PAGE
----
The UK has triggered Article 50, setting Britain on the path to separation from the EU within two years.
Many have asked, how will the UK’s exit from the EU impact fintech in London, the world’s capital?
The outlook, especially within the fintech community, has been gloomy. The industry generally opposed exiting the EU – to be expected from an international group whose businesses depend on the free movement of labor and capital from Europe and the passporting of financial services throughout the EU.
Immigration will always be an emotional topic, but the shortage of technical talent in the UK is a fact. Emotions aside, to prosper after leaving the EU, the UK must have a framework for welcoming foreign talent to fill gaps in the local employment pool, especially in technology.
Having lived in the UK for two years and observed the efficiency of the government, I’m confident in its ability to design and implement a progressive, highly functional immigration policy to meet the needs of the UK economy.
Access to Capital
Access to capital is one of the primary indicators of a vibrant startup ecosystem. London has a solid angel and early-stage VC presence, but it lacks large investors able to support scalability – providers of so-called growth capital. Generally speaking, for a range of factors I won’t go into here, the capital available to UK startups pales in comparison to what’s available to new US companies.
Continental Europe is even less generous when it comes to startup capital, but access to European investors for good UK fintechs isn’t dependent on EU membership.
Access to capital remains an issue for UK fintech, but it isn’t a function of EU membership.
Besides immigration, the item at the top of the fintech industry’s list of post-Brexit concerns is passporting. EU fintechs authorized in their home country can easily apply to provide the same regulated financial services in other EU member countries as well. The passporting of financial services effectively expands the size of the market available to EU financial services companies, including fintechs. When the UK leaves the EU, it will lose the right to passport financial services into the trading block, unless a special deal is reached.
While the loss of passporting is, in principle, a blow to London fintech, further analysis must be undertaken to determine the true impact. Thousands of incumbent banks and financial services companies rely on passporting to access the European market, but what about fintechs? How many fintechs actually passport regulated services from the UK to the EU?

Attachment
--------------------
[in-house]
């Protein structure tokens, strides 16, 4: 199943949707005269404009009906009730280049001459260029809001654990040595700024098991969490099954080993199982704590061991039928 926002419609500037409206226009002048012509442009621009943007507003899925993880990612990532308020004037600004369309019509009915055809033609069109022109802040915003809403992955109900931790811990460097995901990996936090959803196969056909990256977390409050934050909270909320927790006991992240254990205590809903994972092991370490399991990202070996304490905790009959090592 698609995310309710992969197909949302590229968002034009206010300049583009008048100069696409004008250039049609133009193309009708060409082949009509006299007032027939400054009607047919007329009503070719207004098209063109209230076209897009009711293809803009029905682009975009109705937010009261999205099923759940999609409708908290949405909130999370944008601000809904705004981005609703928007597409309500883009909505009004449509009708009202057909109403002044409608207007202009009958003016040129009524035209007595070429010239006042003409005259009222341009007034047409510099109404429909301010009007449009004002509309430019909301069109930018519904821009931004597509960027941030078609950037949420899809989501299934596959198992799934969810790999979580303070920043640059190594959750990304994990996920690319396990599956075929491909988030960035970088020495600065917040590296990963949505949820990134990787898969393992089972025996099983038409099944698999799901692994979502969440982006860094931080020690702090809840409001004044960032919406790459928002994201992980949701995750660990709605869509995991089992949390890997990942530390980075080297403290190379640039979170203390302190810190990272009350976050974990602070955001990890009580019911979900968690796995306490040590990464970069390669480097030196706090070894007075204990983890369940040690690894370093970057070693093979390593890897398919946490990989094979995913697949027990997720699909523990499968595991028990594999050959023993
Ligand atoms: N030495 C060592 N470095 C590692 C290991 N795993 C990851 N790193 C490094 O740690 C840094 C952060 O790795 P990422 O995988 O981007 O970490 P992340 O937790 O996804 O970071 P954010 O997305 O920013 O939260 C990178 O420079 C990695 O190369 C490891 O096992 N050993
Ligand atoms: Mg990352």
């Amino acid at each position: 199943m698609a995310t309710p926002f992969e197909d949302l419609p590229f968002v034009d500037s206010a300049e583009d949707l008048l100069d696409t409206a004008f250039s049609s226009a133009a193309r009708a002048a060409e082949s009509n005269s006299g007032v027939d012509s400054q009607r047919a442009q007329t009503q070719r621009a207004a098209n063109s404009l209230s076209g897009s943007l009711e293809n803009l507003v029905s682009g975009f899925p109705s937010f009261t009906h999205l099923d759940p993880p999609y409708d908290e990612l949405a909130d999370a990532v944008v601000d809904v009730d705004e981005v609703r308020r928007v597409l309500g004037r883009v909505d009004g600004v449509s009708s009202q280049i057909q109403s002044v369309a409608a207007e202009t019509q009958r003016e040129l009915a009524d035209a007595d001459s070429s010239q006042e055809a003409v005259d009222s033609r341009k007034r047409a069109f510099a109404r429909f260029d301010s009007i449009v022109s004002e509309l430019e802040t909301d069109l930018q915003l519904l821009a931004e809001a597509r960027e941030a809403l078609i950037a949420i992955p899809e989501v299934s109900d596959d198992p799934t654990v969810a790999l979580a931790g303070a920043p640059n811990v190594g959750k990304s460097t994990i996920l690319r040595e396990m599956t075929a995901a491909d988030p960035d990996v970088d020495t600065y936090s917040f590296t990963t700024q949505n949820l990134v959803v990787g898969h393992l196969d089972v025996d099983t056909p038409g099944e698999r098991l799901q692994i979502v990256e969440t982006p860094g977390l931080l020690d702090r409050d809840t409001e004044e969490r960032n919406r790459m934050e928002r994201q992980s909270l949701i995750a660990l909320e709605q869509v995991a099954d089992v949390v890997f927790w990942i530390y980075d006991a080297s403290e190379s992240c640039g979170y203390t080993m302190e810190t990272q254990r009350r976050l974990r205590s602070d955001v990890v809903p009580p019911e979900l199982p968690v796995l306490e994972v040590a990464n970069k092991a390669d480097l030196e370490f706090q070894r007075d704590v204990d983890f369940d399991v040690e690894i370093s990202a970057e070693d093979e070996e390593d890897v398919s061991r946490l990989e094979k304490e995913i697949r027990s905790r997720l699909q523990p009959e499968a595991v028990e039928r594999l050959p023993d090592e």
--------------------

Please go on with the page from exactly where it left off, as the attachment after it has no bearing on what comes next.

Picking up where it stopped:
London’s fintech supremacy is sometimes attributed to its cultural alignment with large English-speaking markets – most notably the US – combined with its geographical proximity to Europe and, by nature of passporting, the entire EU market.
In practice, however, trade agreements alone do not make a single market. Language and cultural differences across EU countries mean “accessing Europe” is not as straightforward as it sounds.
Passporting is hugely advantageous for the right type of service, but for the majority of successful London fintechs, it’s a nice-to-have. According to Lawrence Wintermeyer, CEO of Innovate Finance, a not-for-profit association representing the UK’s fintech community, “the removal of passporting does not currently appear to impact a large number of UK fintechs.” In fact, he says, “less than 20 per cent of Innovate Finance members that are authorized to passport use it, and our member surveys indicate that many look to scale their businesses to the US before Europe.”
The biggest market opportunity for UK fintechs is the US. Those that make the leap across the Atlantic have the potential for exponential growth. Early examples include TransferWise and Funding Circle.
Moreover, when a fintech reaches critical mass, opening an EU office and qualifying for passporting via the local member country won’t be overly burdensome.
In short, while the loss of passporting isn’t ideal, it’s an entrepreneurial challenge like many others that spark creativity and drive new strategies.
I’ve addressed the biggest changes resulting from the UK’s impending exit from the EU, but that’s only part of the picture.
The UK’s increasing alignment with non-European countries, most likely in Asia and North America, will lead to new opportunities for fintech.
As the UK takes full control of its domestic and foreign policies, expect them to increasingly favor fintech and related technologies like AI and computing, which are perceived as homegrown industries in which Britain has formidable strength.
As fintech matures, it will increasingly involve incumbent institutions as customers, partners and acquirers. Fintechs will no longer serve only the early-adopting fringe but an increasing number of mainstream end users. As domestic adoption grows, international expansion will become a less immediate concern.
Current expectations are for a hard Brexit, with an end to freedom of movement and passporting. Even in this scenario, the impact on UK fintech will be minimal.
All things considered, London is poised to consolidate its position as the world’s fintech capital over the next few years.
Bragging rights aside, the more fintech hubs, bridges and capitals the better. Fintech founders, staff, investors and customers win as policymakers and regulators coordinate globally for the benefit of all.